5. Accordingly, changes shall be brought in Indian Penal laws and abortion shall be decriminalised in all cases except when it is without women consent or sex-selective abortion.

Crux of the whole story is simple. In the advanced 21st century which is governed by the lofty principles of women empowerment and human rights, woman is still considered to be a child producing machine. She is denied the basic right to control her own body. No doubt, the proposed amendment bill makes promising provisions which help women to exercise their right to choice but in a limited extent. Hence, time has come to let them lead their lives, their choices and priorities in their own way.


[1] Student, Army Institute of Law, Mohali

[2] Medical Termination of Pregnancy Act, 1971, No. 34, Acts of Parliament, 1971

[3] Preamble, Medical Termination of Pregnancy Act, 1971, No. 34, Acts of Parliament, 1971

[4] Reasons for termination, FORM II, Regulation 4(5); The Medical Termination of Pregnancy Regulations, 2003

[5] Section 2(d), Medical Termination of Pregnancy Act, 1971, No. 34, Acts of Parliament, 1971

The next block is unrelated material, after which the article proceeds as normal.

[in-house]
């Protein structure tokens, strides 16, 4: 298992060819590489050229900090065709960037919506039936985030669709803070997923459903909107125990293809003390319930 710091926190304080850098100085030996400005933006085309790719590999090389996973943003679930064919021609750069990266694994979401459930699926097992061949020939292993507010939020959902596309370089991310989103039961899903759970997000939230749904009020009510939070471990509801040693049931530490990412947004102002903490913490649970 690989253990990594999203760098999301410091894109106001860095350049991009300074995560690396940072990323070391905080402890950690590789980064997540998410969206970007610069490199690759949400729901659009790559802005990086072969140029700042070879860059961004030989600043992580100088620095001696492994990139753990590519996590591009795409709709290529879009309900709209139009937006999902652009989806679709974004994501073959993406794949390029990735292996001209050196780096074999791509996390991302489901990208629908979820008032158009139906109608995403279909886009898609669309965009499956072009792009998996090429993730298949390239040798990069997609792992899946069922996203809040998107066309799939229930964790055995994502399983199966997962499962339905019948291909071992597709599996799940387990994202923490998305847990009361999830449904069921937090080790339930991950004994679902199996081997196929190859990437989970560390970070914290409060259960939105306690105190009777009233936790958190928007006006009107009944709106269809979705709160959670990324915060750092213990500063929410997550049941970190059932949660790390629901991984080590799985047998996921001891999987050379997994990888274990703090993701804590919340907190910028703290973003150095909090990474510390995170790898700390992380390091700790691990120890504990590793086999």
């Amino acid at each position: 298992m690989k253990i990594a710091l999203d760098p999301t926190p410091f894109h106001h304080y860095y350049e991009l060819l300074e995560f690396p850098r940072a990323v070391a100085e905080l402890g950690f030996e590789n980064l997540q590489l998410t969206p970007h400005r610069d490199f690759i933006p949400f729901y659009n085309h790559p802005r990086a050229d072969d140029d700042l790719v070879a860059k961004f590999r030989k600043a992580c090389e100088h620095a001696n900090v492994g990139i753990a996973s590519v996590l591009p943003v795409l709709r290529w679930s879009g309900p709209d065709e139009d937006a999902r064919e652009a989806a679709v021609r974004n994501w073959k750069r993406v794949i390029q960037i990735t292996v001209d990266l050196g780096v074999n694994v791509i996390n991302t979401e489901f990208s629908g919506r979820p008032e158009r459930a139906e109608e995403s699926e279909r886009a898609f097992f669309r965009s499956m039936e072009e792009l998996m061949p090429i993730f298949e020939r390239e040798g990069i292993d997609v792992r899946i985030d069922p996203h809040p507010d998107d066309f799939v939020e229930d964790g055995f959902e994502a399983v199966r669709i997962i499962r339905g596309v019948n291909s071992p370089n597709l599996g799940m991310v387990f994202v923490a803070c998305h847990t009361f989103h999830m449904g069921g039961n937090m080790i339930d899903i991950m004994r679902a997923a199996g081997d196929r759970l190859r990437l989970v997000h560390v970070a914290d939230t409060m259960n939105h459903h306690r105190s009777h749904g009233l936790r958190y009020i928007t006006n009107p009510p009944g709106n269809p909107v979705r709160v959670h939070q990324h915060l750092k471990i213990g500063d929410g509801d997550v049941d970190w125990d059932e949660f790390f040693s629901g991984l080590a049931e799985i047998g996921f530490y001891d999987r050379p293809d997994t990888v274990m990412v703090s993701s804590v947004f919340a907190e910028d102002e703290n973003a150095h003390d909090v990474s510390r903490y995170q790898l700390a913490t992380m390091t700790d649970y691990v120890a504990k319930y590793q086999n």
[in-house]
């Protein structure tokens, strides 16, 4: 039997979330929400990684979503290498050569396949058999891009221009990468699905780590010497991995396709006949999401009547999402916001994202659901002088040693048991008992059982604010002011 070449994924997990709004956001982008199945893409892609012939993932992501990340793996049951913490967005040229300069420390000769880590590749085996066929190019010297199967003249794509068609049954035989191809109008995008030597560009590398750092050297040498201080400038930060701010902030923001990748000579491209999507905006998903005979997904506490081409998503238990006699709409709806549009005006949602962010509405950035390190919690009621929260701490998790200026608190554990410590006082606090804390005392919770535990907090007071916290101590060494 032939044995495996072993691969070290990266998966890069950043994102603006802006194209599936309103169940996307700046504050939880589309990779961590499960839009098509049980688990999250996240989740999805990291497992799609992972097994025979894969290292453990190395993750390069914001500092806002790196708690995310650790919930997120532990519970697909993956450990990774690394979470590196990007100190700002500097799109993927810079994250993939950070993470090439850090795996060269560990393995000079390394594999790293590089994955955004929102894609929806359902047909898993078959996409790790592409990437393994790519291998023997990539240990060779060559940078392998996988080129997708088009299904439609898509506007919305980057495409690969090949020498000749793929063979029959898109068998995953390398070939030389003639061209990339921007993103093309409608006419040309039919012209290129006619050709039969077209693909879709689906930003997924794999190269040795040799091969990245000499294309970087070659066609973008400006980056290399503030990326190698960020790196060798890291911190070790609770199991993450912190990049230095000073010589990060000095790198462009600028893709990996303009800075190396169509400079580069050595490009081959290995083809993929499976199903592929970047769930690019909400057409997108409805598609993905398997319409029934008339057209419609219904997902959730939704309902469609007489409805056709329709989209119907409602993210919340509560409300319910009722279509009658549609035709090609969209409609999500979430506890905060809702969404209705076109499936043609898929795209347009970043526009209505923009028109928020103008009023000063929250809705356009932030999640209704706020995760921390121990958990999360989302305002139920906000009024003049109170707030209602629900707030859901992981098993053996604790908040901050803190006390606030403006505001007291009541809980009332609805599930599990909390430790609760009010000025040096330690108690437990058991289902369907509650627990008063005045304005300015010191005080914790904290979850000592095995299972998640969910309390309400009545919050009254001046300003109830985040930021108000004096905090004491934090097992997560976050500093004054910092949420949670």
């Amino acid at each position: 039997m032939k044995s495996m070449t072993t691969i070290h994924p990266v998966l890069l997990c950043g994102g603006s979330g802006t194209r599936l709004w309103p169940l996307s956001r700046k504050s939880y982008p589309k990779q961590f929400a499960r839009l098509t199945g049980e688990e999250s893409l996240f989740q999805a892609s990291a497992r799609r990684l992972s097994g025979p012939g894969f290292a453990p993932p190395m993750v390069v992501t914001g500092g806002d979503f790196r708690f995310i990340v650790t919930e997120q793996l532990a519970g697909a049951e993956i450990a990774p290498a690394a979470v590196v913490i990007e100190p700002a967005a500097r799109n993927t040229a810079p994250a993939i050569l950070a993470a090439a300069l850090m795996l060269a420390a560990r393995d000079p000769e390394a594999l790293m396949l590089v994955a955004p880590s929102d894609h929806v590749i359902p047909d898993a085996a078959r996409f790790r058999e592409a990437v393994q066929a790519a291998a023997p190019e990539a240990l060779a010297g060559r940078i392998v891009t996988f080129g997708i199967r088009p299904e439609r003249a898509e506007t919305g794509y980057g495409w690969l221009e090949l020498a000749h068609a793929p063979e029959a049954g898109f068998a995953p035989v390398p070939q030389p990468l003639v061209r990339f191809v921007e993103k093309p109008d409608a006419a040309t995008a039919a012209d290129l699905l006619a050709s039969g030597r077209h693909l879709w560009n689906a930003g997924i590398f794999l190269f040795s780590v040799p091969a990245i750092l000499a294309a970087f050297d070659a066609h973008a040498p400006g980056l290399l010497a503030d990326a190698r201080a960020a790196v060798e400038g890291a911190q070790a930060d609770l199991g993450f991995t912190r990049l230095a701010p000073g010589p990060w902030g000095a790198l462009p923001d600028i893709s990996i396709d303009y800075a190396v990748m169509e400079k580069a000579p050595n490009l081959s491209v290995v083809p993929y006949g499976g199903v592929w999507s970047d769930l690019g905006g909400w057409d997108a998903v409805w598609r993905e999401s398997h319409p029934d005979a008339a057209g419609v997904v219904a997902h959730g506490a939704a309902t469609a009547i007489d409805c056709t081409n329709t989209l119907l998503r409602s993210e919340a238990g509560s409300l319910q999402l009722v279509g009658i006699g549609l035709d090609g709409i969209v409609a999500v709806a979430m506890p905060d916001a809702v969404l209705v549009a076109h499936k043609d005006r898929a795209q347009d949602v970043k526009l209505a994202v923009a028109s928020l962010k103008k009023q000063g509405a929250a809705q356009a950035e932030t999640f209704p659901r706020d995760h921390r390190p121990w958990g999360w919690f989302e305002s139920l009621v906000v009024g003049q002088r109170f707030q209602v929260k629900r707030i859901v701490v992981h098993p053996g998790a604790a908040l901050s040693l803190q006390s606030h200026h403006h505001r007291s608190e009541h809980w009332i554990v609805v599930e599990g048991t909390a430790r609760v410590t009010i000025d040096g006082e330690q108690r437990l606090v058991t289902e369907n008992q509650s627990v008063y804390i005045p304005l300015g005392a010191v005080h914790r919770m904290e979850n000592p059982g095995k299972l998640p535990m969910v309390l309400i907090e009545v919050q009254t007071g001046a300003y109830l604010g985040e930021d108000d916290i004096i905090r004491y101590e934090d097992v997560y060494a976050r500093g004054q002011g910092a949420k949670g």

[6] Kriti Dwivedi, “Medical Termination of Pregnancy Act, 1971: An Overview”, http://www.legalservicesindia.com/articles/pregact.htm

[7] Sec 3(1), Medical Termination of Pregnancy Act, 1971, No. 34, Acts of Parliament, 1971

[8] Section 5, Medical Termination of Pregnancy Act, 1971, No. 34, Acts of Parliament, 1971

[9] Sec 3(2), Medical Termination of Pregnancy Act, 1971, No. 34, Acts of Parliament, 1971

[10] Section 3(3), Medical Termination of Pregnancy Act, 1971, No. 34, Acts of Parliament, 1971

[11] Section 3(4a), (4b), Medical Termination of Pregnancy Act, 1971, No. 34, Acts of Parliament, 1971

[12] HRLN: Supreme court to examine Fundamental Rights Violations Resulting from India’s Outdated Medical Termination of Pregnancy Act (1971): Available at : http://www.hrln.org/hrln/reproductive-rights/pils-a-cases/1516-supreme-court-to-examine-fundamental-rights-violations-resulting-from-indias-outdated-medical-termination-of-pregnancy-act-1971-.html

[13] Dr. Nikhil D. Datar v. Union of India & Ors, C.W.P (L) 1816/2008

[14] Nikhil Datar: Gynaecologist represented Mehta’s in Bombay High Court and Supreme Court; Available at:http://www.timescontent.com/tss/showcase/preview-buy/92241/News/Nikhil-Datar.html